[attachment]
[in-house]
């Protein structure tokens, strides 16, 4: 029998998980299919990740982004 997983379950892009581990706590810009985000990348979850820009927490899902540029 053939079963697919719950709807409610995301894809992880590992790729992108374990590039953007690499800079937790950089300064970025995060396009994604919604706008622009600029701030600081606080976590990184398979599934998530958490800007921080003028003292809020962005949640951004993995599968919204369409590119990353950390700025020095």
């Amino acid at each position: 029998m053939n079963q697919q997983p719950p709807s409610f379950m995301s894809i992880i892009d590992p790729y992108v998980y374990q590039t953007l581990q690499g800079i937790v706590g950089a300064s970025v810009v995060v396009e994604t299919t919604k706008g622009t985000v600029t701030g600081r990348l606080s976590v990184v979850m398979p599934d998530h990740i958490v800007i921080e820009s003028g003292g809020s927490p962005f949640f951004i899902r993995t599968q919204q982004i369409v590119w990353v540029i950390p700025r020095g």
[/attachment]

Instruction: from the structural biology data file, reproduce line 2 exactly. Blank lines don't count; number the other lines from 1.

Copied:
């Protein structure tokens, strides 16, 4: 029998998980299919990740982004 997983379950892009581990706590810009985000990348979850820009927490899902540029 053939079963697919719950709807409610995301894809992880590992790729992108374990590039953007690499800079937790950089300064970025995060396009994604919604706008622009600029701030600081606080976590990184398979599934998530958490800007921080003028003292809020962005949640951004993995599968919204369409590119990353950390700025020095």